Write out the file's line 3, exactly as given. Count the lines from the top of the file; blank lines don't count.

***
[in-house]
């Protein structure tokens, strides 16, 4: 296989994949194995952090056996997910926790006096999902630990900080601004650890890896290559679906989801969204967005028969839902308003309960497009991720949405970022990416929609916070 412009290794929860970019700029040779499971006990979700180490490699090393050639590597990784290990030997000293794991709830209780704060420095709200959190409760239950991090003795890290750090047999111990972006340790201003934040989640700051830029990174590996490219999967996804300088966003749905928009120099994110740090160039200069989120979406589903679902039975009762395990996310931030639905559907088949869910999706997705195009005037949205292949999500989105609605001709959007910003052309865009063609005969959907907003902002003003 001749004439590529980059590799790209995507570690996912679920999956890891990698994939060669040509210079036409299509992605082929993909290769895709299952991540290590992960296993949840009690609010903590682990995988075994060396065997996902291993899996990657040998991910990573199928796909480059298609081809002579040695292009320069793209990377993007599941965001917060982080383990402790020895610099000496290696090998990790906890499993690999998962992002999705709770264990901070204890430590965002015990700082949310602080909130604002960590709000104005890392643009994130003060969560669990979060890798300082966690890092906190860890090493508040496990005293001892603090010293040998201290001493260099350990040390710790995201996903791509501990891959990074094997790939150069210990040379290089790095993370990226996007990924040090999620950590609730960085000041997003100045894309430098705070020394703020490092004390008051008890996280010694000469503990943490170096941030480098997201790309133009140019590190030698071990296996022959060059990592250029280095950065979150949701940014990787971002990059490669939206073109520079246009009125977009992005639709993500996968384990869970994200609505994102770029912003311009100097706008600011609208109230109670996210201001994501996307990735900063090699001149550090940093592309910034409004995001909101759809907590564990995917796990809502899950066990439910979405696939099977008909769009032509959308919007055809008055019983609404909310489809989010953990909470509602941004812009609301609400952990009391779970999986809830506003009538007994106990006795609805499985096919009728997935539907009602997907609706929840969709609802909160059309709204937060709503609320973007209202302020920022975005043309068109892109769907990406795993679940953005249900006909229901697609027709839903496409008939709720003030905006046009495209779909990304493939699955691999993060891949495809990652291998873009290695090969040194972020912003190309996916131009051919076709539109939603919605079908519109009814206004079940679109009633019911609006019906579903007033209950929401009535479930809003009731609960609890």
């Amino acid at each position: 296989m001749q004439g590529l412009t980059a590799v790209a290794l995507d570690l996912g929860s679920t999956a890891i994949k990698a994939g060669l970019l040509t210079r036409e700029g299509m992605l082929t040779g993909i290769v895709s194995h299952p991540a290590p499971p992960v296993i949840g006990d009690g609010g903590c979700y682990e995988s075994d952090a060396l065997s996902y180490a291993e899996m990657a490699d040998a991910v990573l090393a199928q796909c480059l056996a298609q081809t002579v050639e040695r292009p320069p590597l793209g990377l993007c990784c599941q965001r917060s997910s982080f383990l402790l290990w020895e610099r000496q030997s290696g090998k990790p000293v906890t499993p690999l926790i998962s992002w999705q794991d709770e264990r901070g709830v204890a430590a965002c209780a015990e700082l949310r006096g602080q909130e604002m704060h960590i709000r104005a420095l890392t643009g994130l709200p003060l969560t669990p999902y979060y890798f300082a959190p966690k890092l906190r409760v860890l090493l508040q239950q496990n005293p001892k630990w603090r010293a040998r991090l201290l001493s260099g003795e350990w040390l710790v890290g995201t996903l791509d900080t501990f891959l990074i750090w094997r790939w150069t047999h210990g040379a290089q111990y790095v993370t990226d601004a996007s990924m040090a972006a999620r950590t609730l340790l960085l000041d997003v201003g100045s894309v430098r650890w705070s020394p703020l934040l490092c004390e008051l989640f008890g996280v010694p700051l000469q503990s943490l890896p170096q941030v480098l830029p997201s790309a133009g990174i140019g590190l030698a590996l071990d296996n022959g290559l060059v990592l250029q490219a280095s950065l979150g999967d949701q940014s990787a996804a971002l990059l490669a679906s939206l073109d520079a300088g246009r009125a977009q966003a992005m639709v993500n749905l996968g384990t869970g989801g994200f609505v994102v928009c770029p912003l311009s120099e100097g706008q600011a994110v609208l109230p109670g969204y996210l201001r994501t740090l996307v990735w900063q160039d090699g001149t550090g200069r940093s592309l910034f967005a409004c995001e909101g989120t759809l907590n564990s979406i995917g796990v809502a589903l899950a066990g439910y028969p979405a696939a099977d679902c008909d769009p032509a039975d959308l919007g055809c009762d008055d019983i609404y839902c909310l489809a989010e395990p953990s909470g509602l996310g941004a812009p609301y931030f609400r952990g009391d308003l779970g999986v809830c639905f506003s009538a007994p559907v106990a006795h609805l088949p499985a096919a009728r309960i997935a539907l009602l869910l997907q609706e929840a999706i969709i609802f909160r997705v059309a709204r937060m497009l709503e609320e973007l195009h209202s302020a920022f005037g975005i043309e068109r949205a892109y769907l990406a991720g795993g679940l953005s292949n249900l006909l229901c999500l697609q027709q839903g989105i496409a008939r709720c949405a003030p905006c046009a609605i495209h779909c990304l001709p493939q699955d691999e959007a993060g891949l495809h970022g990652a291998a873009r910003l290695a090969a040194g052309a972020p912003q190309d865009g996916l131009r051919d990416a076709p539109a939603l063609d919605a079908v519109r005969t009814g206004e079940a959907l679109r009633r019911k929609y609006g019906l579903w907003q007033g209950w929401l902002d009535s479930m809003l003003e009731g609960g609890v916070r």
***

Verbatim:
């Amino acid at each position: 296989m001749q004439g590529l412009t980059a590799v790209a290794l995507d570690l996912g929860s679920t999956a890891i994949k990698a994939g060669l970019l040509t210079r036409e700029g299509m992605l082929t040779g993909i290769v895709s194995h299952p991540a290590p499971p992960v296993i949840g006990d009690g609010g903590c979700y682990e995988s075994d952090a060396l065997s996902y180490a291993e899996m990657a490699d040998a991910v990573l090393a199928q796909c480059l056996a298609q081809t002579v050639e040695r292009p320069p590597l793209g990377l993007c990784c599941q965001r917060s997910s982080f383990l402790l290990w020895e610099r000496q030997s290696g090998k990790p000293v906890t499993p690999l926790i998962s992002w999705q794991d709770e264990r901070g709830v204890a430590a965002c209780a015990e700082l949310r006096g602080q909130e604002m704060h960590i709000r104005a420095l890392t643009g994130l709200p003060l969560t669990p999902y979060y890798f300082a959190p966690k890092l906190r409760v860890l090493l508040q239950q496990n005293p001892k630990w603090r010293a040998r991090l201290l001493s260099g003795e350990w040390l710790v890290g995201t996903l791509d900080t501990f891959l990074i750090w094997r790939w150069t047999h210990g040379a290089q111990y790095v993370t990226d601004a996007s990924m040090a972006a999620r950590t609730l340790l960085l000041d997003v201003g100045s894309v430098r650890w705070s020394p703020l934040l490092c004390e008051l989640f008890g996280v010694p700051l000469q503990s943490l890896p170096q941030v480098l830029p997201s790309a133009g990174i140019g590190l030698a590996l071990d296996n022959g290559l060059v990592l250029q490219a280095s950065l979150g999967d949701q940014s990787a996804a971002l990059l490669a679906s939206l073109d520079a300088g246009r009125a977009q966003a992005m639709v993500n749905l996968g384990t869970g989801g994200f609505v994102v928009c770029p912003l311009s120099e100097g706008q600011a994110v609208l109230p109670g969204y996210l201001r994501t740090l996307v990735w900063q160039d090699g001149t550090g200069r940093s592309l910034f967005a409004c995001e909101g989120t759809l907590n564990s979406i995917g796990v809502a589903l899950a066990g439910y028969p979405a696939a099977d679902c008909d769009p032509a039975d959308l919007g055809c009762d008055d019983i609404y839902c909310l489809a989010e395990p953990s909470g509602l996310g941004a812009p609301y931030f609400r952990g009391d308003l779970g999986v809830c639905f506003s009538a007994p559907v106990a006795h609805l088949p499985a096919a009728r309960i997935a539907l009602l869910l997907q609706e929840a999706i969709i609802f909160r997705v059309a709204r937060m497009l709503e609320e973007l195009h209202s302020a920022f005037g975005i043309e068109r949205a892109y769907l990406a991720g795993g679940l953005s292949n249900l006909l229901c999500l697609q027709q839903g989105i496409a008939r709720c949405a003030p905006c046009a609605i495209h779909c990304l001709p493939q699955d691999e959007a993060g891949l495809h970022g990652a291998a873009r910003l290695a090969a040194g052309a972020p912003q190309d865009g996916l131009r051919d990416a076709p539109a939603l063609d919605a079908v519109r005969t009814g206004e079940a959907l679109r009633r019911k929609y609006g019906l579903w907003q007033g209950w929401l902002d009535s479930m809003l003003e009731g609960g609890v916070r």